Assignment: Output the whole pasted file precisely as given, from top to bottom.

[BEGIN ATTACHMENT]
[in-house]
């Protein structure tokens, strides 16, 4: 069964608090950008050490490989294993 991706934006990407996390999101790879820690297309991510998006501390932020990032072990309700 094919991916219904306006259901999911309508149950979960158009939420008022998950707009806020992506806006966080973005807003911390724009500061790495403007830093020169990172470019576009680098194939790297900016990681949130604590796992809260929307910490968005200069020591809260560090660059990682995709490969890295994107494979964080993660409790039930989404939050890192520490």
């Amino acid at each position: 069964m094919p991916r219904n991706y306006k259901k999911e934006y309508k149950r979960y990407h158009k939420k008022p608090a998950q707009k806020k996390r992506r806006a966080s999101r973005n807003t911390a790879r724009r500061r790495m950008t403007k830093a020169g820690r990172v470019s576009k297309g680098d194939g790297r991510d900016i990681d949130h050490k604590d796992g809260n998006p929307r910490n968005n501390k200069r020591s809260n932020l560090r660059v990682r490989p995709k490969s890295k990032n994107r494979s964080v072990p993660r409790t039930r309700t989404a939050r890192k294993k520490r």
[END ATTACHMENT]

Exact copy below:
[in-house]
């Protein structure tokens, strides 16, 4: 069964608090950008050490490989294993 991706934006990407996390999101790879820690297309991510998006501390932020990032072990309700 094919991916219904306006259901999911309508149950979960158009939420008022998950707009806020992506806006966080973005807003911390724009500061790495403007830093020169990172470019576009680098194939790297900016990681949130604590796992809260929307910490968005200069020591809260560090660059990682995709490969890295994107494979964080993660409790039930989404939050890192520490």
């Amino acid at each position: 069964m094919p991916r219904n991706y306006k259901k999911e934006y309508k149950r979960y990407h158009k939420k008022p608090a998950q707009k806020k996390r992506r806006a966080s999101r973005n807003t911390a790879r724009r500061r790495m950008t403007k830093a020169g820690r990172v470019s576009k297309g680098d194939g790297r991510d900016i990681d949130h050490k604590d796992g809260n998006p929307r910490n968005n501390k200069r020591s809260n932020l560090r660059v990682r490989p995709k490969s890295k990032n994107r494979s964080v072990p993660r409790t039930r309700t989404a939050r890192k294993k520490r």